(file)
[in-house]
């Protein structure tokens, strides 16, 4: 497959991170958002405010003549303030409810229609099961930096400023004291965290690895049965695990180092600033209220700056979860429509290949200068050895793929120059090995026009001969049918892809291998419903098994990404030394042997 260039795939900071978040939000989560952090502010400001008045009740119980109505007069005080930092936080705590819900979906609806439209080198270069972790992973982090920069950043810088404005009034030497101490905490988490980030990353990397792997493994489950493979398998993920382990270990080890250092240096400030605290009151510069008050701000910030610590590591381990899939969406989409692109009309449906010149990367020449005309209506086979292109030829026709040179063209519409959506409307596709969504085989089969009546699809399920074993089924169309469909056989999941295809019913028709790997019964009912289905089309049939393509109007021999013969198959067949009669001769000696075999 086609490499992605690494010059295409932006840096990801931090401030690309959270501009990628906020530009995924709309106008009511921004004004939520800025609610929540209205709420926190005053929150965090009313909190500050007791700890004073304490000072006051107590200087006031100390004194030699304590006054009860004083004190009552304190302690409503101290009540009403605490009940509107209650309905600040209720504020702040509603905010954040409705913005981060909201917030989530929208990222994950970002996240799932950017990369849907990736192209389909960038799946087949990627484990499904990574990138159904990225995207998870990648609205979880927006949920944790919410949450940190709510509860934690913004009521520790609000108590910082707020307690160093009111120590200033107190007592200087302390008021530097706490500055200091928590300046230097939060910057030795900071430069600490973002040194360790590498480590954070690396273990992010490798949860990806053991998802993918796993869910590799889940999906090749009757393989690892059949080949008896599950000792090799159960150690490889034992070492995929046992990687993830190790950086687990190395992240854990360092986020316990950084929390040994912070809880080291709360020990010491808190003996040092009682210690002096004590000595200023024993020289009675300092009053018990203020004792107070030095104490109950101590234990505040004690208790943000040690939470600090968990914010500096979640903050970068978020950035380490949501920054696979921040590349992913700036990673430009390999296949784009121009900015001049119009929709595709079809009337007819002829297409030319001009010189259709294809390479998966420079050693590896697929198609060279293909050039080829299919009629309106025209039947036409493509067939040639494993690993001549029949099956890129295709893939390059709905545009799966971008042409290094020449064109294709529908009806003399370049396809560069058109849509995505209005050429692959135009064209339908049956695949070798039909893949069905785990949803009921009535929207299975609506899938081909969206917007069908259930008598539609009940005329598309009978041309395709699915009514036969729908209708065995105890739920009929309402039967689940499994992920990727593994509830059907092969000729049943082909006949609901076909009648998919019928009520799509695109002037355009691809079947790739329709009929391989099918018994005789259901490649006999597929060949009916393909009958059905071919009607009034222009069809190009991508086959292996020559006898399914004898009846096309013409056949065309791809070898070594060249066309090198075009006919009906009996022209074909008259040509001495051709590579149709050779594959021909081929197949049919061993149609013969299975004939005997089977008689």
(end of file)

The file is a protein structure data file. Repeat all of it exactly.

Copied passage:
[in-house]
């Protein structure tokens, strides 16, 4: 497959991170958002405010003549303030409810229609099961930096400023004291965290690895049965695990180092600033209220700056979860429509290949200068050895793929120059090995026009001969049918892809291998419903098994990404030394042997 260039795939900071978040939000989560952090502010400001008045009740119980109505007069005080930092936080705590819900979906609806439209080198270069972790992973982090920069950043810088404005009034030497101490905490988490980030990353990397792997493994489950493979398998993920382990270990080890250092240096400030605290009151510069008050701000910030610590590591381990899939969406989409692109009309449906010149990367020449005309209506086979292109030829026709040179063209519409959506409307596709969504085989089969009546699809399920074993089924169309469909056989999941295809019913028709790997019964009912289905089309049939393509109007021999013969198959067949009669001769000696075999 086609490499992605690494010059295409932006840096990801931090401030690309959270501009990628906020530009995924709309106008009511921004004004939520800025609610929540209205709420926190005053929150965090009313909190500050007791700890004073304490000072006051107590200087006031100390004194030699304590006054009860004083004190009552304190302690409503101290009540009403605490009940509107209650309905600040209720504020702040509603905010954040409705913005981060909201917030989530929208990222994950970002996240799932950017990369849907990736192209389909960038799946087949990627484990499904990574990138159904990225995207998870990648609205979880927006949920944790919410949450940190709510509860934690913004009521520790609000108590910082707020307690160093009111120590200033107190007592200087302390008021530097706490500055200091928590300046230097939060910057030795900071430069600490973002040194360790590498480590954070690396273990992010490798949860990806053991998802993918796993869910590799889940999906090749009757393989690892059949080949008896599950000792090799159960150690490889034992070492995929046992990687993830190790950086687990190395992240854990360092986020316990950084929390040994912070809880080291709360020990010491808190003996040092009682210690002096004590000595200023024993020289009675300092009053018990203020004792107070030095104490109950101590234990505040004690208790943000040690939470600090968990914010500096979640903050970068978020950035380490949501920054696979921040590349992913700036990673430009390999296949784009121009900015001049119009929709595709079809009337007819002829297409030319001009010189259709294809390479998966420079050693590896697929198609060279293909050039080829299919009629309106025209039947036409493509067939040639494993690993001549029949099956890129295709893939390059709905545009799966971008042409290094020449064109294709529908009806003399370049396809560069058109849509995505209005050429692959135009064209339908049956695949070798039909893949069905785990949803009921009535929207299975609506899938081909969206917007069908259930008598539609009940005329598309009978041309395709699915009514036969729908209708065995105890739920009929309402039967689940499994992920990727593994509830059907092969000729049943082909006949609901076909009648998919019928009520799509695109002037355009691809079947790739329709009929391989099918018994005789259901490649006999597929060949009916393909009958059905071919009607009034222009069809190009991508086959292996020559006898399914004898009846096309013409056949065309791809070898070594060249066309090198075009006919009906009996022209074909008259040509001495051709590579149709050779594959021909081929197949049919061993149609013969299975004939005997089977008689």